A recently published study in Neurology showed that higher levels of physical activity were associated with a lower incidence of Parkinson’s Disease (PD) in a large cohort of women. In the study, which included data from ~100,000 French women, researchers analyzed the trajectories of physical activity over three decades for patients before they were diagnosed, as compared to matched controls.
The study participants were born between 1925 and 1950 and included women from a cohort study in France. Researchers collected lifestyle and medical history via self-reported surveys at baseline. Thereafter, participants completed follow-up surveys assessing various household, recreational, and exercise activities every two to three years from 1990 to 2018.
Results demonstrated that women in the highest quartile of physical activity had a 25% lower incidence of PD than those in the lowest quartile of physical activity (HR 0.75, 95% CI 0.63–0.89, P trend=0.001). Researchers adjusted for BMI, high blood pressure, hypercholesterolemia, diabetes, cardiovascular diseases, and potential prodromal symptoms of PD patients affecting physical activity levels. After adjusting for these covariates, the inverse relationship between physical activity and incidence of Parkinson’s disease remained.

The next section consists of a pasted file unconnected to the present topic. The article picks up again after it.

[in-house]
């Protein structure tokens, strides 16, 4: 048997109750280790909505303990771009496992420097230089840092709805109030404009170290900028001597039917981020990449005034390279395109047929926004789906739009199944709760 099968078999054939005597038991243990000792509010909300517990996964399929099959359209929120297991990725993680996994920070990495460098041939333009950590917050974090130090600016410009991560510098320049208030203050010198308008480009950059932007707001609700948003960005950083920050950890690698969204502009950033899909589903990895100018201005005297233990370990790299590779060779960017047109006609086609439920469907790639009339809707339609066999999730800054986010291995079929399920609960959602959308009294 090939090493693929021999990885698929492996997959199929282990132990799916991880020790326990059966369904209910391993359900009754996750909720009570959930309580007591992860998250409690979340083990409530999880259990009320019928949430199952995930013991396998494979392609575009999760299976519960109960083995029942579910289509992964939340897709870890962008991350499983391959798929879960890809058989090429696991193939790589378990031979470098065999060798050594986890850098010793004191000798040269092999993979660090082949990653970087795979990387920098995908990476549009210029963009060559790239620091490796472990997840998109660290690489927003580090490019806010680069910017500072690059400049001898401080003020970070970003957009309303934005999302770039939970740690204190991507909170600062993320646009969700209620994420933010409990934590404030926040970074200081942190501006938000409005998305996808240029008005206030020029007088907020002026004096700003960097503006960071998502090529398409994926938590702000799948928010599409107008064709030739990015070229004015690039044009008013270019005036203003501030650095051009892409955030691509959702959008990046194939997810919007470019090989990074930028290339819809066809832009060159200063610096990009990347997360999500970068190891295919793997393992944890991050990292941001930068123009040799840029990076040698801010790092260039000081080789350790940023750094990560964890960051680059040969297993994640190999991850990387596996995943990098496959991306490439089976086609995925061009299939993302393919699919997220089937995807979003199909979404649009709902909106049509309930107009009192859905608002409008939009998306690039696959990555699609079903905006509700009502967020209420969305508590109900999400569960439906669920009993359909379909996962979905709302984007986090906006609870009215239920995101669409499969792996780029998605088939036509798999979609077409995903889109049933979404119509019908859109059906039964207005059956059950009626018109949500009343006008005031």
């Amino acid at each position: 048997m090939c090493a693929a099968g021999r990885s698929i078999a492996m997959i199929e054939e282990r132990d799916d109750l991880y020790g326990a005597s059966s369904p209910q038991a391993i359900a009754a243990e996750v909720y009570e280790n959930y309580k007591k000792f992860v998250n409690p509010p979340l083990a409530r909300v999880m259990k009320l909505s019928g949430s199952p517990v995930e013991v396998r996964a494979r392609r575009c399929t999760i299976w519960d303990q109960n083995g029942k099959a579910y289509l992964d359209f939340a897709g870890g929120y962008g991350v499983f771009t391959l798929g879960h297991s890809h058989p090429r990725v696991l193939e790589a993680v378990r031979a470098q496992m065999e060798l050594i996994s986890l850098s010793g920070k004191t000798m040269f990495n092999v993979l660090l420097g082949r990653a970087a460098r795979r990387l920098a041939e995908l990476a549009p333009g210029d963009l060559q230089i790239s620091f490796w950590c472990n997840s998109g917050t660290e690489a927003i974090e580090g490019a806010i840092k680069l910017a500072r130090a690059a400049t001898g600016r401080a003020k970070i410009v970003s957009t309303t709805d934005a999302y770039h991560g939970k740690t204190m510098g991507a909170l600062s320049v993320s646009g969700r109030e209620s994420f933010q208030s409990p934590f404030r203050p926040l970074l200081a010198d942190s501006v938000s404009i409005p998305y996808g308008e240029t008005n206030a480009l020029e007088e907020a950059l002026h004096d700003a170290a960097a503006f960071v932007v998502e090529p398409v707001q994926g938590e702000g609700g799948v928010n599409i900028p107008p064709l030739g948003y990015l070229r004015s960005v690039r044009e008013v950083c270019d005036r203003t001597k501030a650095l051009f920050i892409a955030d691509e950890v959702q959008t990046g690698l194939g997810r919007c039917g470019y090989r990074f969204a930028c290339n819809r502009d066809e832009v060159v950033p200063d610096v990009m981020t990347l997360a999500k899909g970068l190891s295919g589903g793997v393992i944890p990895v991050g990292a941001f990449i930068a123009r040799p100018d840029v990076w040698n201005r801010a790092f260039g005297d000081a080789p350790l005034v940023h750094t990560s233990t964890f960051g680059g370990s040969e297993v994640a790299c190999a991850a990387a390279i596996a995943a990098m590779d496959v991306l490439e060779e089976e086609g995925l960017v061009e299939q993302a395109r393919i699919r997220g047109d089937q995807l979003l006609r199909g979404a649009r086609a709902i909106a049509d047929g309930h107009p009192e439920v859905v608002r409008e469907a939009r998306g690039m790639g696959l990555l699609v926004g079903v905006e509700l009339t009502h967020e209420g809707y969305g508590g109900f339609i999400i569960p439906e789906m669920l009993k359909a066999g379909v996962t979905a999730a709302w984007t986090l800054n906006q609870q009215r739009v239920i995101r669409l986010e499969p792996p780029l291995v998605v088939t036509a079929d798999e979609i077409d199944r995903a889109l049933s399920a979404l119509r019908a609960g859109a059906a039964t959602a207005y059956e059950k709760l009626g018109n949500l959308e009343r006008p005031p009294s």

Researchers concluded that study results “suggest that physical activity may help prevent or delay Parkinson’s disease onset, possibly by slowing Parkinson’s disease pathologic processes.”
Potential mechanisms that might explain beneficial effects of physical activity for PD continue to be explored.